Dehydration a real health threat
IT doesn’t take much to become dehydrated. Lose just 1.5 percent of the water in your body (the human body is usually about 60 percent H2O), and you’ve reached the tipping point of mild dehydration. It can be brought on by many things — and it can do much more to your body than just make you feel thirsty. Dehydration also brings on health effects ranging from fatigue and smelly breath to more dangerous consequences like distracted driving.
It gives you bad breath It’s easy to forget to drink water during a busy workday, but at the end of the day you may find people standing unusually far from you when you open your mouth. “Dehydration can give you bad breath,” says Marshall Young, DDS, a dentist in Newport Beach, Calif. “Saliva has important antibacterial properties. When dehydrated, the decreased saliva in the mouth allows bacteria to thrive, resulting in bad breath.” So drink up for your own sake, and for those around you as well.
It makes you crave sugar Dehydration can mask itself as hunger, particularly sugar cravings. This may happen particularly if you’ve been exercising, says Amy Goodson, RD, sports dietitian for the Dallas Cowboys. “When you exercise in a dehydrated state, you use glycogen (stored carbohydrate) at a faster rate, thus diminishing your stores more quickly.” So once you finish exercising, you will likely crave carbs to help you replenish those glycogen levels and get you ready for your next exercise bout.
It wrecks your workout Even being slightly dehydrated affects your ability to put effort into your workout. “A 2 percent dehydration level in your body causes a 10 percent decrease in athletic performance,” says Goodson. “And the more dehydrated you become, the worse performance gets.” Measured by “perceived exertion,” how hard you feel you’re exercising, you might be working at a 6 but you feel like you are working at an 8, says Goodson.
It dries your skin out Keeping skin healthy and glowing requires drinking enough water, says Anne Marie Tremain, MD, a dermatologist with Laser Skin Care Center Dermatology Associates in Long Beach, Calif. “It’s best to hydrate from the inside out,” she says. “Depending on your lifestyle you may need to adjust your water intake.” If you work out every day or are a caffeine fiend, for instance, then you’ll need to drink more., because workouts make you sweat and caffeine is a diuretic, which can dehydrate you. For smooth, moisturized skin, Dr Tremain also suggests keeping showers short (less than five minutes) and using only lukewarm water as hot water can dry your skin out even more.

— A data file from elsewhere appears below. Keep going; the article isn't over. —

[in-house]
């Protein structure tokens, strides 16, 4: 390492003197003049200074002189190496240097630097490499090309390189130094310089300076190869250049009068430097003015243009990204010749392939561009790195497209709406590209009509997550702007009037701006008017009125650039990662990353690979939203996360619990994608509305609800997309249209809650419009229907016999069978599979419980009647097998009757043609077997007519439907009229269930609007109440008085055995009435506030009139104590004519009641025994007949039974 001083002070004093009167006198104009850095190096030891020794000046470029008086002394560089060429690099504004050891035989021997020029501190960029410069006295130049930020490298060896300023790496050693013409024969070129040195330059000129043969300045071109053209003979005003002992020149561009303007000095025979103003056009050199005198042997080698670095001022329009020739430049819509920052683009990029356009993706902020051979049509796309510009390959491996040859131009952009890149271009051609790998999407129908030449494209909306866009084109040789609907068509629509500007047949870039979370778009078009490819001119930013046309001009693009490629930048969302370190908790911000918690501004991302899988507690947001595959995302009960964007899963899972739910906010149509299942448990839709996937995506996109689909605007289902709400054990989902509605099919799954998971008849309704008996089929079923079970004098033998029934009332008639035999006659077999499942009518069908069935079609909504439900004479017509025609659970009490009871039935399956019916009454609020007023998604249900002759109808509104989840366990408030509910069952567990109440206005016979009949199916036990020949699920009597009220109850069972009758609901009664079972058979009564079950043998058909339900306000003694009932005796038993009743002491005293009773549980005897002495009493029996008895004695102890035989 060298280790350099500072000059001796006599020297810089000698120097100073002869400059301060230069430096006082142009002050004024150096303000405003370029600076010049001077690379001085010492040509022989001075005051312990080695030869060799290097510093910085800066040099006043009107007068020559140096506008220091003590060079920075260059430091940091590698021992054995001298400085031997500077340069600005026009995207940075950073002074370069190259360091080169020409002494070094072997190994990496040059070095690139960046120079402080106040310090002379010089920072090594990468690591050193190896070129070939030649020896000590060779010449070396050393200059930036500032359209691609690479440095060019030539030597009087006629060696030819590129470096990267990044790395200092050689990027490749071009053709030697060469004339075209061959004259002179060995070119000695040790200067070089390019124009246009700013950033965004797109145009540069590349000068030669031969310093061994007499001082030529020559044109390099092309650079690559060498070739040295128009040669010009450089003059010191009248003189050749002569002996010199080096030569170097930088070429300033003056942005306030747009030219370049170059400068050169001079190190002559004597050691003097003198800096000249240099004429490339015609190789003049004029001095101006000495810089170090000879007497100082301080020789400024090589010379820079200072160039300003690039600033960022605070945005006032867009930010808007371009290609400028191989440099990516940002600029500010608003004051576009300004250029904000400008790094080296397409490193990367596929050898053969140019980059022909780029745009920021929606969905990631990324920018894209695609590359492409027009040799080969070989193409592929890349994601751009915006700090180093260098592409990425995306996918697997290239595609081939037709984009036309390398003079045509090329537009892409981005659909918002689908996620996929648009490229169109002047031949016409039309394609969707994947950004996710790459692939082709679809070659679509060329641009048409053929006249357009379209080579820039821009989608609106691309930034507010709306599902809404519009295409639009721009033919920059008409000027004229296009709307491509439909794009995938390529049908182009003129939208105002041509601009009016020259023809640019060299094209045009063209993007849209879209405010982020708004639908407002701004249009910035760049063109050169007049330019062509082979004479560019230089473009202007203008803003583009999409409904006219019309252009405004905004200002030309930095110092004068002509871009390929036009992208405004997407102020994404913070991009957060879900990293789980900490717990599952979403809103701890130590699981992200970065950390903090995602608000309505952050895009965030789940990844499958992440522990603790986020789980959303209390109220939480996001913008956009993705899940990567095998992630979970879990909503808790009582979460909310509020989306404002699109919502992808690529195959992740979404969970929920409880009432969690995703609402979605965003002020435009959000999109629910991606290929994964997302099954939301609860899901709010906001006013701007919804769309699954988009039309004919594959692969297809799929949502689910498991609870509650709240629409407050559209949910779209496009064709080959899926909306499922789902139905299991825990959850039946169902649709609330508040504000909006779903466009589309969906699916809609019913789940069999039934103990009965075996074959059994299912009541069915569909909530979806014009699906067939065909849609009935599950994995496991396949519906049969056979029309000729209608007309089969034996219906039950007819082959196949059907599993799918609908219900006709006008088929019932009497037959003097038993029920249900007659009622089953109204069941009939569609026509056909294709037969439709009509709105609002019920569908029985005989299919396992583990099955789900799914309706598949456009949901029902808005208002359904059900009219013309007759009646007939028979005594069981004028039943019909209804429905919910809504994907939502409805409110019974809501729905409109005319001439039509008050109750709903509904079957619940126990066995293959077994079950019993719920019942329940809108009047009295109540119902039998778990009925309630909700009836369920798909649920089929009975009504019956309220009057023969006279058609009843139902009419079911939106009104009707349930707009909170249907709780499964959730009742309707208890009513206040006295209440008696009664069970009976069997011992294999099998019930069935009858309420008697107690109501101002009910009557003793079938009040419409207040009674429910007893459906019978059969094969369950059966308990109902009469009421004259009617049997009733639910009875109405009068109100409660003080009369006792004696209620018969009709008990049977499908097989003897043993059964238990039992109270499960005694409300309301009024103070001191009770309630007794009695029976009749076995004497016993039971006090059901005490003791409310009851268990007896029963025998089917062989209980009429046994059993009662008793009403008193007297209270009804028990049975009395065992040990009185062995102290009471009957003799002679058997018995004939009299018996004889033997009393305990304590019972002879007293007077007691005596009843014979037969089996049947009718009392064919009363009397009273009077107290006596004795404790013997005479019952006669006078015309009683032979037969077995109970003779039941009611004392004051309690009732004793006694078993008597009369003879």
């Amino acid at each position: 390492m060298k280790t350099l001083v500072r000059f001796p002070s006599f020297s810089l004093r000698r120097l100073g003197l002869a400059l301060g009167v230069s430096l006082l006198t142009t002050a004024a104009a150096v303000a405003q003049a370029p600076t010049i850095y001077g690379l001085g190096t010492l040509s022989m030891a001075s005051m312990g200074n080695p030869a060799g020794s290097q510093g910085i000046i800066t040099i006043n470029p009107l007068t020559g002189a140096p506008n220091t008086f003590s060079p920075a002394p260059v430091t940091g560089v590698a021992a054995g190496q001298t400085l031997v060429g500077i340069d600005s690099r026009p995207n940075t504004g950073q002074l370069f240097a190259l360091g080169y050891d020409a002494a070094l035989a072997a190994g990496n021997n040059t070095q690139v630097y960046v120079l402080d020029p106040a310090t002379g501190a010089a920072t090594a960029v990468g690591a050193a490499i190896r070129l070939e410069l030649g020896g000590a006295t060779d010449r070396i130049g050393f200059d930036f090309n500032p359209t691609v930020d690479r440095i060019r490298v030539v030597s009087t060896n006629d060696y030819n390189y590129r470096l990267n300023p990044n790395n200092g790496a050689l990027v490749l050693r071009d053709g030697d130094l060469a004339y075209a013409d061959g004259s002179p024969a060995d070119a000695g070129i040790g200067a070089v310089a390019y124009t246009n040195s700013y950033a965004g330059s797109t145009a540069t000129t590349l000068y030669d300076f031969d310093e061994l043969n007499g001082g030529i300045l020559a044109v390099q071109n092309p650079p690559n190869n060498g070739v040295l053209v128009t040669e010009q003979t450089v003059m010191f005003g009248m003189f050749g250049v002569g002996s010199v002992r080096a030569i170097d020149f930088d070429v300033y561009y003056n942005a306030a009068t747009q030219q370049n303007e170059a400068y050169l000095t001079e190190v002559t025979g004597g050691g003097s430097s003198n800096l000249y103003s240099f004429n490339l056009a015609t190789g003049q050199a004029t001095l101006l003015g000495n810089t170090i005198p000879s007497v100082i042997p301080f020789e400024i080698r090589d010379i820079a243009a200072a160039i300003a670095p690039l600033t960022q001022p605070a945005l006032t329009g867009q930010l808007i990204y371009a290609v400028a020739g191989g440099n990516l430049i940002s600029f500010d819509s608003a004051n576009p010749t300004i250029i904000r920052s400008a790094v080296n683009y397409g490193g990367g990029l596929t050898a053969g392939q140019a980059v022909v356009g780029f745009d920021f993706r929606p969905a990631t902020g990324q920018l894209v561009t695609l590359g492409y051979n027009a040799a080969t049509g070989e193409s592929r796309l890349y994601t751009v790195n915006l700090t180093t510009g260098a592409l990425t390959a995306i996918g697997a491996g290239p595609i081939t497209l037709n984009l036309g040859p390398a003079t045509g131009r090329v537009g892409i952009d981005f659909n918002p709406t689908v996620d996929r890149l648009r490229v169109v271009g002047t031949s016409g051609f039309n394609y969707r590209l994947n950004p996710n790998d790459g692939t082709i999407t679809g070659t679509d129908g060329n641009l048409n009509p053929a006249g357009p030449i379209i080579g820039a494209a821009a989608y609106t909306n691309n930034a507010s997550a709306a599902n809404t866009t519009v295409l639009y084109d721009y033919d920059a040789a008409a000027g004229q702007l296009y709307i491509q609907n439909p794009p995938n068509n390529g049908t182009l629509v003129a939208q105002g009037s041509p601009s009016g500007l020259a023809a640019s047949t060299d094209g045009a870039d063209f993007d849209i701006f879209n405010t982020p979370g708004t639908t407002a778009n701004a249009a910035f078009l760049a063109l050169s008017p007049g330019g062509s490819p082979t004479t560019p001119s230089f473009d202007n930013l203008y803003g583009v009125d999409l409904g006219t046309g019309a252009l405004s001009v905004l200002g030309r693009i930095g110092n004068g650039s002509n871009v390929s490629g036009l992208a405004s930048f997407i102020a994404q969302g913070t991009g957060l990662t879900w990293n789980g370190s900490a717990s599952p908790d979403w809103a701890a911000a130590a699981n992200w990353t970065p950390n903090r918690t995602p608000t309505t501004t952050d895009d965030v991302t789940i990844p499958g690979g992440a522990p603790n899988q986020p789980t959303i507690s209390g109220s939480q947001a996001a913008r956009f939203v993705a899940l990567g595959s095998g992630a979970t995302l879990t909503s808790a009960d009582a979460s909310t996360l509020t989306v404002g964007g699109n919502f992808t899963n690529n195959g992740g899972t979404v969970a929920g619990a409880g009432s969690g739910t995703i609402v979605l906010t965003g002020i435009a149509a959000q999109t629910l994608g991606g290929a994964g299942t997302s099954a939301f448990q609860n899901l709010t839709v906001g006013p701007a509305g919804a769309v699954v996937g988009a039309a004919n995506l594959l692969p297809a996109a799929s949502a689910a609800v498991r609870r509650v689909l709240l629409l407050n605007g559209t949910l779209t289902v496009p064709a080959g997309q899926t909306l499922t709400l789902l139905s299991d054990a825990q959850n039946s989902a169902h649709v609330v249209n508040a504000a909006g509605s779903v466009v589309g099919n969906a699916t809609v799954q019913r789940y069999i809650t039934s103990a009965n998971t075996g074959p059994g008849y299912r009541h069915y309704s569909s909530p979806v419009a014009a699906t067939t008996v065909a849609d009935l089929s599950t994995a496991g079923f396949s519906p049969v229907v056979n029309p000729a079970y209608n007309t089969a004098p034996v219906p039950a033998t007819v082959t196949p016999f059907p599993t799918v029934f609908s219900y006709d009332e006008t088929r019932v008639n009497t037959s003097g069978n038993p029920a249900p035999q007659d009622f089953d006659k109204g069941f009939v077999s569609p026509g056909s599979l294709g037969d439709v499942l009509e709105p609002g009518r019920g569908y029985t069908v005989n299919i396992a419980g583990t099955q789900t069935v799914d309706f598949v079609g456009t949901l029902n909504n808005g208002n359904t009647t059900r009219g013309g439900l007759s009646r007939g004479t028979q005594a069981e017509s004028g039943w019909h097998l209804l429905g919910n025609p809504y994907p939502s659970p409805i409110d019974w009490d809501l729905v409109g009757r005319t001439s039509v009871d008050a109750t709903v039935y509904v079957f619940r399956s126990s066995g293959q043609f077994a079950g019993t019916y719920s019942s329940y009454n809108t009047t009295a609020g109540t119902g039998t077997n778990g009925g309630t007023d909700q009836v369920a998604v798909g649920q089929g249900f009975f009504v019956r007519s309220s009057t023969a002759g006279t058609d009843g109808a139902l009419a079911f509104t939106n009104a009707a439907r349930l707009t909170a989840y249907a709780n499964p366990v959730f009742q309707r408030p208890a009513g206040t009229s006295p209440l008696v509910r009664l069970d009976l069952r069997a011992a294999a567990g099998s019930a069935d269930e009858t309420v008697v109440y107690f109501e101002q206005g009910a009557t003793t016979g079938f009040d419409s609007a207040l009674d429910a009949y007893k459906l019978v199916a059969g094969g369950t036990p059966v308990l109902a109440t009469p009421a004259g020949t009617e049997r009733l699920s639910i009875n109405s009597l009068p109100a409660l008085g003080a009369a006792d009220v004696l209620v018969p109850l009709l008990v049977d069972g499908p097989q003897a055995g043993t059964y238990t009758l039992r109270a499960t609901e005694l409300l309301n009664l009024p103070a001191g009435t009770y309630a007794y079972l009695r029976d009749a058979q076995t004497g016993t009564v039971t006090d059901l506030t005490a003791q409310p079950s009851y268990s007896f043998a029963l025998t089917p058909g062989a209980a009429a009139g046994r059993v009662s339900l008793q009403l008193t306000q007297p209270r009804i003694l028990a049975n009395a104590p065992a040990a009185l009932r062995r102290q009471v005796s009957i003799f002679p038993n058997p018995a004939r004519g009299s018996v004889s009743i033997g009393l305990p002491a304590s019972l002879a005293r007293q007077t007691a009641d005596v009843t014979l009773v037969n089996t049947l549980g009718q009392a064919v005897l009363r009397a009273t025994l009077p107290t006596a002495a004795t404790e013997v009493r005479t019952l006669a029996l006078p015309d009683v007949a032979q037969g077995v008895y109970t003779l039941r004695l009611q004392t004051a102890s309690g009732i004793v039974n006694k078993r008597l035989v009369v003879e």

It may affect your ability to drive safely Few things are more uncomfortable than being stuck in traffic or on a long drive when you need to use the restroom. Logically, it makes sense to simply not drink water before hitting the road. But new research published in Physiology and Behavior shows that the number of driving errors doubled during a two-hour drive when drivers were dehydrated versus hydrated — an effect similar to driving while drunk (defined by most states as .08 percent blood alcohol). Since often people purposely avoid drinking prior to a long road trip to prevent bathroom stops, dehydration could increase the risk of traffic accidents.
It makes you tired A mid-afternoon slump may have more to do with hydration than you think. “When you’re dehydrated your blood pressure drops, heart rate increases, blood flow to the brain slows -- all of which can make you tired,” says Luga Podesta, MD, sports medicine specialist at Kerlan-jobe Orthopaedic Clinic in Los Angeles, Calif. A lack of water to muscles also makes physical tasks feel more difficult and tiring.
It sours your mood Cranky much? Drink a glass of water and your mood may change. “Neurological effects of dehydration can cause irritability,” says Dr Podesta. A small study published in the Journal of Nutrition tested mood and concentration in 25 young women who were either given enough fluids to remain properly hydrated, or who became mildly dehydrated by taking diuretics and exercising. The dehydrated women — who were at a level that was just 1 percent lower than optimal — reported headaches, loss of focus, and irritability.
It can give you the chills It may seem counterintuitive, but dehydration can bring on chills. “This occurs because
It constipates you Your body needs water to keep things moving through your colon. When you’re not getting enough H2O, your body compensates by withdrawing more fluid from stool, making it harder and more difficult to pass. That said, it’s worth noting that drinking more water when you’re already properly hydrated won’t necessarily relieve constipation caused by other factors, like the medications you’re taking, medical conditions, or a lack of fibre in your diet.
It makes you feel dizzy and foggy Along with muscles, your brain also gets less blood circulation when you’re low on water, which can make you dizzy, says Dr Casciari. Additionally, mild dehydration may affect your ability to take on mental tasks and cause you to feel foggy headed, according to a study from the British Journal of Nutrition. Interestingly, a study that appeared in the Journal of Nutrition showed greater mood changes in women than in men, both at rest and during exercise.
It can give you a headache Dehydration can cause headaches in a couple of different ways. “Lack of water affects your body’s serotonin levels, which can give you headaches,” says Dr Casciari. In addition, small blood vessels in the brain respond quickly to hydration levels (which is also behind hangover headaches), leading to dull aches and even full-blown migraines. Try downing a glass or two of water the next time you have a headache and you may discover it disappears. You could also eat fruit, which contains a high percentage of water, Dr Casciari suggests. — CNN
Driving errors double during a two-hour drive when drivers are dehydrated.